The employer must store any information in its possession concerning the employee's state of health separately from any other personal data that it has collected.

(c) Drug screening?

The employer may process only information on drug screening which is contained in a specific drug test certificate supplied to the employer by the applicant. The employer must notify the applicant in advance that the nature of the job is such that the employer requires drug screening from applicants.

Drug screening is not allowed in all jobs. Screening is permitted only if performing the work while under the influence of or when addicted to drugs could endanger business or trade secrets or cause significant financial loss to the employer or its clients, and provided that this could not be prevented by other means. The employer may also request a drug test certificate if the applicant is to carry out tasks where special trust is required or where there is independent and uncontrolled access to drugs or a quantity of medicines that could be used for the purposes of intoxication. In addition, requiring a drug test certificate can be requested if the applicant is to carry out tasks that include teaching or caring for a minor.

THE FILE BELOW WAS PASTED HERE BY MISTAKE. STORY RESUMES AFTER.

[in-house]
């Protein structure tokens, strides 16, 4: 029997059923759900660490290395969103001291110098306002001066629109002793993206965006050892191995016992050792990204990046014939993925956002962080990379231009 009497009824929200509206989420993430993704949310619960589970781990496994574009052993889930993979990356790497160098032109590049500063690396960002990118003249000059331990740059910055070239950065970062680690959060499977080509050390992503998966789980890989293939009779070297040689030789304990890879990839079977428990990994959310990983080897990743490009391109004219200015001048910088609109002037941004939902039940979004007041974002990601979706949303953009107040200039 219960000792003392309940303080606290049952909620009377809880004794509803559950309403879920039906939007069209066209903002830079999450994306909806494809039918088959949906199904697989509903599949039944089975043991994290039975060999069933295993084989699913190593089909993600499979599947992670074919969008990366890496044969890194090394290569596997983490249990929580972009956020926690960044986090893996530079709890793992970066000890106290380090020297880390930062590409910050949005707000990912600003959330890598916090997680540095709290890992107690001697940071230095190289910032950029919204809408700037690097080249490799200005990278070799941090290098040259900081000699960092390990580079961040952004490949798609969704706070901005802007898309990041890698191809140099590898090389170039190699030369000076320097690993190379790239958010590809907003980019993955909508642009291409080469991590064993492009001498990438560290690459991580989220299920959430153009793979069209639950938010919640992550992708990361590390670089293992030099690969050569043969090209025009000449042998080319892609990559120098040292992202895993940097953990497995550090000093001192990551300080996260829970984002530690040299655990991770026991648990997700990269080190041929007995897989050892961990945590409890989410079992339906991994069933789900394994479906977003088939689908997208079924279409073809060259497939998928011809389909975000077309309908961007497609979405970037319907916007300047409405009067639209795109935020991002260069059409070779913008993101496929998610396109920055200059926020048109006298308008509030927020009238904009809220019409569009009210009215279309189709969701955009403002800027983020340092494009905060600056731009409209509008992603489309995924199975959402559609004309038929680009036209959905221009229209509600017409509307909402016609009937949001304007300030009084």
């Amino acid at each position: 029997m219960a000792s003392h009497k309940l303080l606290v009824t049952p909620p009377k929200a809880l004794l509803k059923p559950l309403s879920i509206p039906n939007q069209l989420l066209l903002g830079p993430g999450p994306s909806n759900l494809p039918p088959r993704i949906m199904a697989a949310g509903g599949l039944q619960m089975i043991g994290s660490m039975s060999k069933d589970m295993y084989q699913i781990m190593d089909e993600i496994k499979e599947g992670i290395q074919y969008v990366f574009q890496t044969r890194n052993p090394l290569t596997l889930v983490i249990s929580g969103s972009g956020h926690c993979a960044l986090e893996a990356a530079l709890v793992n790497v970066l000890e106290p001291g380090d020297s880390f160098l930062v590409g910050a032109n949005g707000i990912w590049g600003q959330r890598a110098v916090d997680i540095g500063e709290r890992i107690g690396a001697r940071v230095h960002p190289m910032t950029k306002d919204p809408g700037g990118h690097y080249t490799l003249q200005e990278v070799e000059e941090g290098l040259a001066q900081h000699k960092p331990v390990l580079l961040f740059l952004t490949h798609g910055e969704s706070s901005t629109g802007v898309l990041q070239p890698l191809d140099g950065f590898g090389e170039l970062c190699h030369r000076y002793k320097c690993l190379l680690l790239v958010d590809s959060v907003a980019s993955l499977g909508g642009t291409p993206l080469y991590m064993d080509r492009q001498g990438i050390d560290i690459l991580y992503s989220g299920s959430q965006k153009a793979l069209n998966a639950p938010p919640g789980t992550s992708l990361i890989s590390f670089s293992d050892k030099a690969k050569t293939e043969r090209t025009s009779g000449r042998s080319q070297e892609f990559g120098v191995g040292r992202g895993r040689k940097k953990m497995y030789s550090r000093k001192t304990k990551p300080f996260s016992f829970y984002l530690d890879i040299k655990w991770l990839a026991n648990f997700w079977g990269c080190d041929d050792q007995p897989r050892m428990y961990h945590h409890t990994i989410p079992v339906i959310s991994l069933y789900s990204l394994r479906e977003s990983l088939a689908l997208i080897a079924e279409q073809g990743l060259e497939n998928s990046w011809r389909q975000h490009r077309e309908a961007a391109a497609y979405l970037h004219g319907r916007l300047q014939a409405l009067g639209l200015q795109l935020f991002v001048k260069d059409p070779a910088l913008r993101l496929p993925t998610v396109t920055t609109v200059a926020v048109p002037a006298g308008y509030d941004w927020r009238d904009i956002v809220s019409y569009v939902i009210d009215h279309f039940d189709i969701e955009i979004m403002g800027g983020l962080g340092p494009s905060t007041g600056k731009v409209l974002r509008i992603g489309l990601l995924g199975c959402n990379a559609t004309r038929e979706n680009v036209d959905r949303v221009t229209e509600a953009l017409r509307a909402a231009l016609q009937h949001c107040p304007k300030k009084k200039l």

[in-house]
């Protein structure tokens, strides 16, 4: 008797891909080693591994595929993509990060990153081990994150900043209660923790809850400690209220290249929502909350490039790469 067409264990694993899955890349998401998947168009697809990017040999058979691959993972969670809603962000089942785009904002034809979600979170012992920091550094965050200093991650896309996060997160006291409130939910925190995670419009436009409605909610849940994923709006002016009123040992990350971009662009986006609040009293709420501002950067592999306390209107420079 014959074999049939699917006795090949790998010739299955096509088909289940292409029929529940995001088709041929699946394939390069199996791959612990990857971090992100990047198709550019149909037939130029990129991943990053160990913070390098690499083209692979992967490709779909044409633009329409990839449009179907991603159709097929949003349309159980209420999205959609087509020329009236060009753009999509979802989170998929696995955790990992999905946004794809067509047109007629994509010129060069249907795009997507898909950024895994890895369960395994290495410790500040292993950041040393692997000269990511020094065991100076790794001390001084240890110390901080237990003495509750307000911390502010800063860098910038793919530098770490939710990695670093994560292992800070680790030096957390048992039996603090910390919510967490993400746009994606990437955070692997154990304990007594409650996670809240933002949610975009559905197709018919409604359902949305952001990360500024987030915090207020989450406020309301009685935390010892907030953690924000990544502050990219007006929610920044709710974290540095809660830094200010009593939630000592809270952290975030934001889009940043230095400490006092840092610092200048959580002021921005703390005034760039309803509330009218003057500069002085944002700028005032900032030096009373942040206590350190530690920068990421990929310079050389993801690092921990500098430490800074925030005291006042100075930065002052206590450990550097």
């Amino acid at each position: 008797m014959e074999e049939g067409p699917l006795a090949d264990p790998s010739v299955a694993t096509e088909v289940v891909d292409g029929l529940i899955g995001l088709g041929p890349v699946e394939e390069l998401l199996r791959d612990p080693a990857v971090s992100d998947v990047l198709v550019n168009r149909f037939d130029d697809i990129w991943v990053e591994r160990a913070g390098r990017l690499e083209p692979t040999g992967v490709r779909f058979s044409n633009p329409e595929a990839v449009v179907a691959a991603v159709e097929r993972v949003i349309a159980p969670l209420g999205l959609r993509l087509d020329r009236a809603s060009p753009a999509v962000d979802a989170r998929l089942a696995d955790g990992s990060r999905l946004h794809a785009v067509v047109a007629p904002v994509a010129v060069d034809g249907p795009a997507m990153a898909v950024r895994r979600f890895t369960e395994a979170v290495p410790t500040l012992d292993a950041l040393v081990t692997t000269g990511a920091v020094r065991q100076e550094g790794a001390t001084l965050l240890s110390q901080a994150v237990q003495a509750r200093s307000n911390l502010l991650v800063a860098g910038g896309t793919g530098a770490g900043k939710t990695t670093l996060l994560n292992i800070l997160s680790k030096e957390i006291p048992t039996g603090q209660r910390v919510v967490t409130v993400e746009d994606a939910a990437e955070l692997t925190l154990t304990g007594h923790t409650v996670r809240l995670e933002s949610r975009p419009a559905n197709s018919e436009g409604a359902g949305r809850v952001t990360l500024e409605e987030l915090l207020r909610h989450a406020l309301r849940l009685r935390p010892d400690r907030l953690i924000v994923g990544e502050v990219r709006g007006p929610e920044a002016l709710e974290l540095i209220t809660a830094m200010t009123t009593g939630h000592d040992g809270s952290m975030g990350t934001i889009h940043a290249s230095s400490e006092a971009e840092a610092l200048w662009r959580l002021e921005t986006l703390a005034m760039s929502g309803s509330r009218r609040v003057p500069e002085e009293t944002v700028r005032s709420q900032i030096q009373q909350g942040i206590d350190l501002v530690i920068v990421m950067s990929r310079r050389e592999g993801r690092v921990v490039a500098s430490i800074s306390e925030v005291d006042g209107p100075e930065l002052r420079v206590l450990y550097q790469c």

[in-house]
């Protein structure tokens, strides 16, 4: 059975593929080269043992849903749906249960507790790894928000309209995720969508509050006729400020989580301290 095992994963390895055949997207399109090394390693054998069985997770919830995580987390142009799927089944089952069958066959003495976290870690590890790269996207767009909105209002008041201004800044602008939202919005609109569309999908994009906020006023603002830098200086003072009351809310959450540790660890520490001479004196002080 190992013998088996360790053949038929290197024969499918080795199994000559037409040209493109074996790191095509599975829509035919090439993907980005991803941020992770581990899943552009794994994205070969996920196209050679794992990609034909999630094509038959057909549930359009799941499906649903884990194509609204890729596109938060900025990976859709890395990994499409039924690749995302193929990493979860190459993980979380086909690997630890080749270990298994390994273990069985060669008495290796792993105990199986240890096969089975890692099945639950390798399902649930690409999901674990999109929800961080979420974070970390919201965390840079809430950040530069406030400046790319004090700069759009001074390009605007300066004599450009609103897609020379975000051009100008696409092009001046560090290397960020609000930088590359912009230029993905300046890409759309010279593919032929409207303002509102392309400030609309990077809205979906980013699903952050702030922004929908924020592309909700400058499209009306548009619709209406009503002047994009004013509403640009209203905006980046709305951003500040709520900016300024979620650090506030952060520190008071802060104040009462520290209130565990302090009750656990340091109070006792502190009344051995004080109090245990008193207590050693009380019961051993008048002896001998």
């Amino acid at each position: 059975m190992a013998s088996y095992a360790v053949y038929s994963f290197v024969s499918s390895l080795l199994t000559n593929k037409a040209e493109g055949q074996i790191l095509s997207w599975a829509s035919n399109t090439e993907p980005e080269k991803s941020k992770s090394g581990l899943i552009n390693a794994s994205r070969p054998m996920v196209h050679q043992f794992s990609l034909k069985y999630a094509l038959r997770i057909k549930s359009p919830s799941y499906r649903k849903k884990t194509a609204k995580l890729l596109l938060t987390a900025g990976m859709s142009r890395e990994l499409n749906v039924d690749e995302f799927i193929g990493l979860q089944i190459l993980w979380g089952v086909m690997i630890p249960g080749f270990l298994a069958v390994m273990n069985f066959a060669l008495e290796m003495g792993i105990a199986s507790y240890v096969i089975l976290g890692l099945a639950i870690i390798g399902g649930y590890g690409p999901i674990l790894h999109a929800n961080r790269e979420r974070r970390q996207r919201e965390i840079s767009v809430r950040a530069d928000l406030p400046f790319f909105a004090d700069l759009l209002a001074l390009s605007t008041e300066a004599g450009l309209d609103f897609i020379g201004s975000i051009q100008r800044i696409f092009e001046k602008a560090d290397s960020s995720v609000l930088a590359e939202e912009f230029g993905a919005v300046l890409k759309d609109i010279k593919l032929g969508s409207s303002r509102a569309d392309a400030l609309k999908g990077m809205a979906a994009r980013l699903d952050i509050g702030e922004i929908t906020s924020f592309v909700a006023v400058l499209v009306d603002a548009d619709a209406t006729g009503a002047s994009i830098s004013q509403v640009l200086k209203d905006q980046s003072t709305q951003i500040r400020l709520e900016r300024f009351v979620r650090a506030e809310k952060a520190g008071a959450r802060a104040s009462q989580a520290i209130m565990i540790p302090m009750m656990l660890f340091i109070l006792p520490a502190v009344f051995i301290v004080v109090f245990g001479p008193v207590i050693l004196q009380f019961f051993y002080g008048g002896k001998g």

(d) Credit checks?

Credit checks can be carried out, but only if the statutory criteria for such checks are fulfilled in each individual case. Typically, credit checks may apply to jobs where employees are directly financially responsible for the employer's property or which for some other reason require considerable trust from the employer. This covers most executive positions.

(e) Immigration status?

The employer is generally obliged to request information on foreign employees’ immigration status, or a reason why no employee residence permit is not required.

(f) Social media?

In general, an employee’s personal data should be collected from the employee him or herself, or from elsewhere with the employee’s written consent. Accordingly, the employer has no right to perform background checks based on the employee's social media activity.

(g) Other?

During recruitment employers may use information about job applicants that is in the public domain. However, this can be done only with the applicant’s prior consent. Further, the information requested and received must be directly necessary for the employment relationship.

Wages and working time

Pay

Is there a national minimum wage and, if so, what is it?

No, there is no statutory minimum wage. However, collective bargaining agreements typically contain detailed provisions on minimum wages.